Posted by: mikebackup | December 10, 2010

Christmas has been stolen – time to get it back!

In trying to find the true meaning of Christmas, we soon realise that Christmas has been stolen! It has been stolen off Christ. The most familiar things we see at Christmas have a special Christian message, but that message has been stolen by the shops and television and people just think they are ‘things’ we see at Christmas. We have to get them back and by doing that we can find out some really interesting facts and provide some new ideas that will help us all remember and practice their true meaning.

You can also look dead clever at parties and when you get together with family. When you can say something really interesting about something people see all the time, most people go ‘aah, that’s really interesting’!

(This information is referenced from BMS Face magazine)

1 Tree

Origins: In the German town of Geismar, St Boniface cut down a tree dedicated to the Norse god of Thor and used a fir tree to say, “Let Christ be at the centre of your households”.

Christian symbolism: It points towards heaven. The triangular shape represents the trinity, the continuous green represented everlasting hope. It can also represent the Tree of Life.

Why not…Instead of baubles, write prayers for others on paper or card and hang those on your tree. Don’t buy a tree, decorate one already in your garden.

2 Crackers

Origins: Invented by Tom Smith of London in 1847, developing them from his bon-bon sweets, which he sold in a twist of paper. The bang was inspired by a log crackling on the fire.

Christian symbolism: Cracker party hats symbolise the Wise Men’s crowns.

Why not…Make your own crackers, with personalised messages/Bible scriptures inside.

3 Christingles

Origins: Not confirmed, but might have been started by a German bishop in 1747 or in the Czech Republic, when a poor family scooped out a mouldy orange, and used a candle and other items they found, as a gift.

Christian symbolism: The orange is the world. The candle represents Jesus, the light of the world. The red ribbon is a symbol of Jesus’ blood. The fruit and nuts or sweets represent the fruits of the earth.

Why not…Have a communal session making of Christingles, involving adults and children. Use Fairtrade products.

4 Presents

Origins: In Ancient Rome, on or around the Winter Solstice, high ranking officials had to give gifts to the Emperor. St Nicholas was remembered for his charitable giving – on his feast day parents would leave small gifts of chocolate or fruit for their children.

Christian symbolism: They remind us of the presents given by the Wise Men for Jesus’ birth.

Why not…Buy from charity shops or give something you own. Make your own wrapping paper. Give gifts to a local charity or family in need.

5 Advent calendars

Origins: The German Lutherans began counting down the 24 days of Advent physically from as early as the beginning of the 19th century. Often this meant simply drawing a chalk line on the door each day.

Christian symbolism: Advent means coming and prepares us for Jesus’ birth.

Why not… Make your own, or if doing chocolate ones, choose Fairtrade products!

6 Mistletoe

Origins: Kissing under the mistletoe was probably an early Pagan marriage ritual. Scandinavians regarded mistletoe as a peace plant.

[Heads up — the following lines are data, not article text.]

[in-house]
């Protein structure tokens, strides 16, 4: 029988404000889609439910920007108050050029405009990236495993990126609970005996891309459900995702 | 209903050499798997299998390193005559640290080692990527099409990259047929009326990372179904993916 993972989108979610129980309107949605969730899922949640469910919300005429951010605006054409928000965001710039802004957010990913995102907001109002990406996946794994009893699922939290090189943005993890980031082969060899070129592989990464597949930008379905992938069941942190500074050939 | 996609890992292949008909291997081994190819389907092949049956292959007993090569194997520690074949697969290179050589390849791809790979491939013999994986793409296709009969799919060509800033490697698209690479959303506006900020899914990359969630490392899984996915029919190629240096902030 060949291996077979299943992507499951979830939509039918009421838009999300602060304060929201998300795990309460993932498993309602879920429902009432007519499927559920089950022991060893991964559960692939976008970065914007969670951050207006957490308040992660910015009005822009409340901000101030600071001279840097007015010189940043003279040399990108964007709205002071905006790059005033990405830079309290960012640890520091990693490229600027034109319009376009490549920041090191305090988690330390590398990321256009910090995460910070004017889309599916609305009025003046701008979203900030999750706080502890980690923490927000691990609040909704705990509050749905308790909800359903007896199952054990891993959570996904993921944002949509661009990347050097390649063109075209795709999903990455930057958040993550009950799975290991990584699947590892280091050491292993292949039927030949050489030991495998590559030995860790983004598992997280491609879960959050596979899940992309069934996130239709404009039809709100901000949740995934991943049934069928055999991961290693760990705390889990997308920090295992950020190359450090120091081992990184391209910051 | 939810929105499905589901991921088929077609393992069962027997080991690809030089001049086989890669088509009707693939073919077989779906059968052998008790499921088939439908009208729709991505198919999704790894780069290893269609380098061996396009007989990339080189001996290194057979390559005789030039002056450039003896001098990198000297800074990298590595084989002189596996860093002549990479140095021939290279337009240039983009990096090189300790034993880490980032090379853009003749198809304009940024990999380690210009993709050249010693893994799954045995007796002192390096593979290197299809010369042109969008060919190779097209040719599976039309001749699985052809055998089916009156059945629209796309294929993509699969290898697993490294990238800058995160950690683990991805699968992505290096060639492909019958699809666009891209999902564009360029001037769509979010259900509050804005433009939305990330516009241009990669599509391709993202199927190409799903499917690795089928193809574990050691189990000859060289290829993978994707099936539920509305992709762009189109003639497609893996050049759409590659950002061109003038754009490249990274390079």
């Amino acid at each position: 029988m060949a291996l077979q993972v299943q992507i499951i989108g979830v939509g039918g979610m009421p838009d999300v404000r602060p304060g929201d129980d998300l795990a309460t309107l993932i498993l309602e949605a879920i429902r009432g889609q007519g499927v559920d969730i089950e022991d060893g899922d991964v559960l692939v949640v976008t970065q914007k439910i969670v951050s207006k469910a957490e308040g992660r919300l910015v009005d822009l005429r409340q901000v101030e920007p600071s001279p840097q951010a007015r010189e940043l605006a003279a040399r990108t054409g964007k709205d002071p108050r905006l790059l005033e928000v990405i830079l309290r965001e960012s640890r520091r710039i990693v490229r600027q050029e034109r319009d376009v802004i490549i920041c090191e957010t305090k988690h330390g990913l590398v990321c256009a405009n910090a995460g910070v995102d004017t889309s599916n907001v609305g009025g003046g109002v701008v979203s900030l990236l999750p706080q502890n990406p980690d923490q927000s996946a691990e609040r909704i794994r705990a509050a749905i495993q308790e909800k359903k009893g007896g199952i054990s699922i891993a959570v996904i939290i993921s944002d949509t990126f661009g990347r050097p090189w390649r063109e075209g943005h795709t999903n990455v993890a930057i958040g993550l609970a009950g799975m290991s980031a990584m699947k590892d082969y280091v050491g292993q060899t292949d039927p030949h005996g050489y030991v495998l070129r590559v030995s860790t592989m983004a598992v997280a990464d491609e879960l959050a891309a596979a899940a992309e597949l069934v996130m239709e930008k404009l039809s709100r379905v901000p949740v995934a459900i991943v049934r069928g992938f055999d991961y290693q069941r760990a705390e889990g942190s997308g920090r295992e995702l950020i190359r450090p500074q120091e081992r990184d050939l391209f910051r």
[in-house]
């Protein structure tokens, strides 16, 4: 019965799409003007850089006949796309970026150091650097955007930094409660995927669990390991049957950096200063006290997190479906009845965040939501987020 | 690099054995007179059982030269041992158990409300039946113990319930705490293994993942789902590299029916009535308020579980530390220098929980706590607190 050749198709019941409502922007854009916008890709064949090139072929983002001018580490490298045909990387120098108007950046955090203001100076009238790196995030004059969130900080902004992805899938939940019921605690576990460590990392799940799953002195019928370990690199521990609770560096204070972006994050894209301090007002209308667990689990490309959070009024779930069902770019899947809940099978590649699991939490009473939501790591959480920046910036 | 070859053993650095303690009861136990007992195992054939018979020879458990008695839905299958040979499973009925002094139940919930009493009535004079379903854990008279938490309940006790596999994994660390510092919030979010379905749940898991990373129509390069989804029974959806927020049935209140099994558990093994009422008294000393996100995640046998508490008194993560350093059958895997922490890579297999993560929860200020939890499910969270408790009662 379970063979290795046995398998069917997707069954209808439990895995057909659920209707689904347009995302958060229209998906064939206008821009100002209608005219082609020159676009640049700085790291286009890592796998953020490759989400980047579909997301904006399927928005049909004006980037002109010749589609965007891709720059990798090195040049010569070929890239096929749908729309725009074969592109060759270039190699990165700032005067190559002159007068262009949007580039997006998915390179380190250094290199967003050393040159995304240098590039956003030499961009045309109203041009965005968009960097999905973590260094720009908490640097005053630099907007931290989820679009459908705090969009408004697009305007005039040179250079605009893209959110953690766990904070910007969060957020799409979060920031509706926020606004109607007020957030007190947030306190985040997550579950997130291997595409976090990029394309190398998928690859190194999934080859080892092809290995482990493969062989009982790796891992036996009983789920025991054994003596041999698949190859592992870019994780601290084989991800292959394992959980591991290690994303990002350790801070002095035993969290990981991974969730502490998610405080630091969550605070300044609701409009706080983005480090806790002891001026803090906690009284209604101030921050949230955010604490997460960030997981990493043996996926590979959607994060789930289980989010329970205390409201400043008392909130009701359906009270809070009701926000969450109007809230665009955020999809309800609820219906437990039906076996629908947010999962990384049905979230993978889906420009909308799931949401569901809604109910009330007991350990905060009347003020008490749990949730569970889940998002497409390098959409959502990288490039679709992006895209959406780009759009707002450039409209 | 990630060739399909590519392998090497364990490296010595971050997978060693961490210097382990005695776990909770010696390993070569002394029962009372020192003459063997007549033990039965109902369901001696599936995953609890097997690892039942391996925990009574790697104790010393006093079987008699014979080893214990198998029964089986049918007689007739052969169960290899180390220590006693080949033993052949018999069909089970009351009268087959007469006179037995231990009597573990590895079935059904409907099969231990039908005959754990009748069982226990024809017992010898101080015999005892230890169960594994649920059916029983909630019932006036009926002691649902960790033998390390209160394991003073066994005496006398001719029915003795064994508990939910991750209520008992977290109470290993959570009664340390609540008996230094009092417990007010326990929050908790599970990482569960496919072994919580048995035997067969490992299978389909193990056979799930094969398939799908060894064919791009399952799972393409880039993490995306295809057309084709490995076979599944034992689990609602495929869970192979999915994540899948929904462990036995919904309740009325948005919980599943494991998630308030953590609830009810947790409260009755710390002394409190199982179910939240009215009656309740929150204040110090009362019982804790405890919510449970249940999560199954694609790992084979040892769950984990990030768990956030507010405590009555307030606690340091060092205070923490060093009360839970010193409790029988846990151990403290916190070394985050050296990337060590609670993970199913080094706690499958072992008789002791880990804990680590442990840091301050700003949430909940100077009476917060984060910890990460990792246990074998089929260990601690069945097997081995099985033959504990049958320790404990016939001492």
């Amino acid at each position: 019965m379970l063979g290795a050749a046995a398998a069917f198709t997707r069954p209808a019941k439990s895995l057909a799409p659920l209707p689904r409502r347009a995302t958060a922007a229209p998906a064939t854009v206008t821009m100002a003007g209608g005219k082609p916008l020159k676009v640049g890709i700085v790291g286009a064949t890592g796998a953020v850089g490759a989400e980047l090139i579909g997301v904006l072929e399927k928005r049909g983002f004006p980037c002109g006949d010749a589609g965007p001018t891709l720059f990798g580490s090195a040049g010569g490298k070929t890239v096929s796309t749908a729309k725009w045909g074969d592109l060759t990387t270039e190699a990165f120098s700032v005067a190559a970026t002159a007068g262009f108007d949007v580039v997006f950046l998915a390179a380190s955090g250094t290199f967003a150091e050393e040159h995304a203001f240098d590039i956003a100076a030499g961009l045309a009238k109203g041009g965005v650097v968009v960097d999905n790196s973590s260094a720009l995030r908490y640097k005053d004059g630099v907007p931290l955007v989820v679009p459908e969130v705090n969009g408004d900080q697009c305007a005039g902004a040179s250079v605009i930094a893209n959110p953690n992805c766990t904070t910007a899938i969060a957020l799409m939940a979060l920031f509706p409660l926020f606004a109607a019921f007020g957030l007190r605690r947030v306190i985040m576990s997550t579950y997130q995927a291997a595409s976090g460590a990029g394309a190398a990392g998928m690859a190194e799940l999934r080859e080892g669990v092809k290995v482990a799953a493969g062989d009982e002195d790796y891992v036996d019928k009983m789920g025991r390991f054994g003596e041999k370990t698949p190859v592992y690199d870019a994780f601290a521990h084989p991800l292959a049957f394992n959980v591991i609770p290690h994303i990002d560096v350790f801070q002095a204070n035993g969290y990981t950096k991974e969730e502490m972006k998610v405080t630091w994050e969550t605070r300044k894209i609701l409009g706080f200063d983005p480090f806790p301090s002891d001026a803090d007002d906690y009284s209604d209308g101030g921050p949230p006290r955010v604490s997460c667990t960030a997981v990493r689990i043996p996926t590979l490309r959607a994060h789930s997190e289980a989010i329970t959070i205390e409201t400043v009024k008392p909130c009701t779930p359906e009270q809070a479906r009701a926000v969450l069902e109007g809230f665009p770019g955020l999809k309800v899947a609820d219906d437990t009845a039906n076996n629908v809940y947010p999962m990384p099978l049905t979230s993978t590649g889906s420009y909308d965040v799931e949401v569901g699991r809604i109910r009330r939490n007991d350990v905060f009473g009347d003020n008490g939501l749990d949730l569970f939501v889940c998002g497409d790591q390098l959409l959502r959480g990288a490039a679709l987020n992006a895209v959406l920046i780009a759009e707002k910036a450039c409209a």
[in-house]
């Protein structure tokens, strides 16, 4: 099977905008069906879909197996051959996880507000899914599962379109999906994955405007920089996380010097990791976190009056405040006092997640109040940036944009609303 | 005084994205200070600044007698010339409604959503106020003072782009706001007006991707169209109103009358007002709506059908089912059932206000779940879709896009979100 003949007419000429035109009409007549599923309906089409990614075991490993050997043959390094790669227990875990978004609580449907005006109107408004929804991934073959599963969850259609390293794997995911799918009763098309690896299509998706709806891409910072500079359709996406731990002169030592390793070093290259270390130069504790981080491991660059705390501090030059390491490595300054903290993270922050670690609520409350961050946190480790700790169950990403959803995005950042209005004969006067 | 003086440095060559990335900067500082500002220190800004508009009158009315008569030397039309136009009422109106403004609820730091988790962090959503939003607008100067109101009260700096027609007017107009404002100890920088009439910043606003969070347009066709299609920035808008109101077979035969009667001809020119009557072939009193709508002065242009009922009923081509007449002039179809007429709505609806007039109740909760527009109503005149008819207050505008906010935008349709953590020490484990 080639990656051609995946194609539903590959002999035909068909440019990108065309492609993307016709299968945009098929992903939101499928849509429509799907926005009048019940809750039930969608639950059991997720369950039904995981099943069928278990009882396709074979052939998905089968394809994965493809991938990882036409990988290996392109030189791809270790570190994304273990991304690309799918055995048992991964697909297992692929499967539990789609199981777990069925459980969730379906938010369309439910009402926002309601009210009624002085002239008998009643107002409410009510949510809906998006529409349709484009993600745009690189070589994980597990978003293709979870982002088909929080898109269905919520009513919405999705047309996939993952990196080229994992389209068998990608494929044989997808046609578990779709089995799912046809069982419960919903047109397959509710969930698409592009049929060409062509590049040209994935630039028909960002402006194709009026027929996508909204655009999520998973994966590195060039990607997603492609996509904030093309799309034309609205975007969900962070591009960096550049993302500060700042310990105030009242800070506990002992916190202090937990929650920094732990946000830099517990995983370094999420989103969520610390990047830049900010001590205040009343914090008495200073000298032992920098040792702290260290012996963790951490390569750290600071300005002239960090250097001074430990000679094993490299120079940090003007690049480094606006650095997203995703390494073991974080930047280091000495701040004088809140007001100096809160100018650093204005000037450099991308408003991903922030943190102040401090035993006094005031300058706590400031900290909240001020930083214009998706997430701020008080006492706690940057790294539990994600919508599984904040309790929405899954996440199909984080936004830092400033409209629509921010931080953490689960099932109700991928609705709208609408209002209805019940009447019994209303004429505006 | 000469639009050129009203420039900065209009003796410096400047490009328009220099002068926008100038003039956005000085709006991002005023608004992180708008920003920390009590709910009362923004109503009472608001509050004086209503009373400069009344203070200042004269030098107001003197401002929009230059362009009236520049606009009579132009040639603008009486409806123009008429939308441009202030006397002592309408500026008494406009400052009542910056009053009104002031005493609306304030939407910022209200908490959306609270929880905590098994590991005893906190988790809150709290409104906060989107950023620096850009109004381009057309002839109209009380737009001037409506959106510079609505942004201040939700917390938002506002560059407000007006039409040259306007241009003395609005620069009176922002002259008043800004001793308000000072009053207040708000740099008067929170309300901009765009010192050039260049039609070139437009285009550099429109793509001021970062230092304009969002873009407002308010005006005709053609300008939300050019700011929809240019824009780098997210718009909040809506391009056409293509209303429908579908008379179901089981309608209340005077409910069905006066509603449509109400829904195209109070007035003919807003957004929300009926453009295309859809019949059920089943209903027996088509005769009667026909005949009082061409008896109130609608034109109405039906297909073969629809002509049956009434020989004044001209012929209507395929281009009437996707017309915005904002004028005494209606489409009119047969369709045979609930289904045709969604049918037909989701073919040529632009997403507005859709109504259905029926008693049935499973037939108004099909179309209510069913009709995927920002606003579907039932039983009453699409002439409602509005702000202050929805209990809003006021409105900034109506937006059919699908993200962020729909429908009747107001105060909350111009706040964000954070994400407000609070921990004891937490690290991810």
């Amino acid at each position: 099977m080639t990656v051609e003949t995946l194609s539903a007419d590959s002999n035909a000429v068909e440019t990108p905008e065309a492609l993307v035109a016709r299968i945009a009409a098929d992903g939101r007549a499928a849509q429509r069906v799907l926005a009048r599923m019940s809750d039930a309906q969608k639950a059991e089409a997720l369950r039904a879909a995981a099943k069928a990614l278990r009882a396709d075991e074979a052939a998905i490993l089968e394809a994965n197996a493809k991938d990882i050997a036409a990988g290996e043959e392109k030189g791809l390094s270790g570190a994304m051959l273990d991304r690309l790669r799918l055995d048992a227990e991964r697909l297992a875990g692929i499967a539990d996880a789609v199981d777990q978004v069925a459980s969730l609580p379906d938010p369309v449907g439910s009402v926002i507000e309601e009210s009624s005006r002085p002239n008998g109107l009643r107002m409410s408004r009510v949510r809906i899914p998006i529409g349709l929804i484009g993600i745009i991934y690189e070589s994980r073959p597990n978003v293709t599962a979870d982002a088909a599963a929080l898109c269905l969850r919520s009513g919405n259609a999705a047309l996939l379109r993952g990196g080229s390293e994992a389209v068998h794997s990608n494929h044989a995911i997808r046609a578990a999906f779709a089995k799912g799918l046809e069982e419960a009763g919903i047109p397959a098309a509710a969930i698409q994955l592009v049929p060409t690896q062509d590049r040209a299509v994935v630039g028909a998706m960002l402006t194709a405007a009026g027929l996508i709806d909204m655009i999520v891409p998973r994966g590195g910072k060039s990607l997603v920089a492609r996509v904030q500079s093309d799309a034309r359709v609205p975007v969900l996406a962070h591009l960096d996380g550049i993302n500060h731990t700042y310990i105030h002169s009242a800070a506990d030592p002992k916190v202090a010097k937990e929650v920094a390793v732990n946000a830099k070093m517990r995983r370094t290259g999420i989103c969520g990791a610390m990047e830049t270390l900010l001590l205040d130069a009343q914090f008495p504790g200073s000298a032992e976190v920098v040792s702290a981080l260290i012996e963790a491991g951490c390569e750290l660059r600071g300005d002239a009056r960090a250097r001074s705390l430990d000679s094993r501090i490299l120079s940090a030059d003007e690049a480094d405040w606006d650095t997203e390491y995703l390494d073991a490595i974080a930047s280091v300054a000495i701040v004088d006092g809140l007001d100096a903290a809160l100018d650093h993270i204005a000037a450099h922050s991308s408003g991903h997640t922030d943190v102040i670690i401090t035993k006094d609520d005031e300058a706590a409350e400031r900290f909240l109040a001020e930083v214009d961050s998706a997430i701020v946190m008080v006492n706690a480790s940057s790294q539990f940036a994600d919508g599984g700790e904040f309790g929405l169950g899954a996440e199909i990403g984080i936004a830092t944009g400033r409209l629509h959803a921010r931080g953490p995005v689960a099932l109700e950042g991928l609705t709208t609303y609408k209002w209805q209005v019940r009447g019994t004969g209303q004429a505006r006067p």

Christian symbolism: Its evergreen leaves and association with kissing is a symbol of Christian love and eternal life.

Why not…Don’t buy it; pick or grow it. Forget the kisses – give it to someone you need to make peace with and use the opportunity to reconcile your differences.

7 Mince pies

Origins: They were originally filled with meat, then contained spices and dried fruit to help preserve the commonplace meat. King Henry V was served a mincemeat pie at his coronation in 1413. Oliver Cromwell banned them.

Christian symbolism: They were first made in an oval shape to represent the manger that Jesus slept in as a baby, with the top representing his swaddling clothes.

Why not…Make and deliver them to a local old people’s home, or around doors in the local neighbourhood.

8 Cards

Origins: In the 18th century, British children sent Christmas messages to their family on paper decorated with a border. The first Christmas card was designed in 1843 and commissioned by Sir Henry Cole to send to all his friends.

Christian symbolism: Many Christmas cards include scenes of the nativity, stars and doves.

Why not…Think of alternatives – send personal messages or e-cards. Take time to deliver cards personally rather than by post or through letterboxes. The younger ones could do as 18th century children did.

9 Carols

Origins: The first specifically Christmas hymns appeared in fourth century Rome. Christmas carols in English first appeared in a 1426 work of john Awdlay, a Shropshire chaplain, who lists 25 “caroles of Cristemas”, probably sung by groups of ‘wassailers’, who went from house to house.

Christian symbolism: The first ‘nativity-based’ carol was written in 1410 about Mary and Jesus meeting different people in Bethlehem.

Why not…Have a go at writing a new carol! Take your carol singing outside church – to the pub, hospital or youth centre.

10 Wreaths

Origins: Wreaths were used by many societies for different reasons, including Romans who wore them as crowns. It is possible that wreaths won in contests were put on display, similar to trophies today. The Advent wreath is German in origin and contains four candles.

Christian symbolism: Evergreen plants in a continuous circle symbolise everlasting hope and life.

Why not…Go on a winter walk to collect flowers, leaves, fruits, twigs and then make homemade wreaths in whatever shape you would like and give them out to people in the community.

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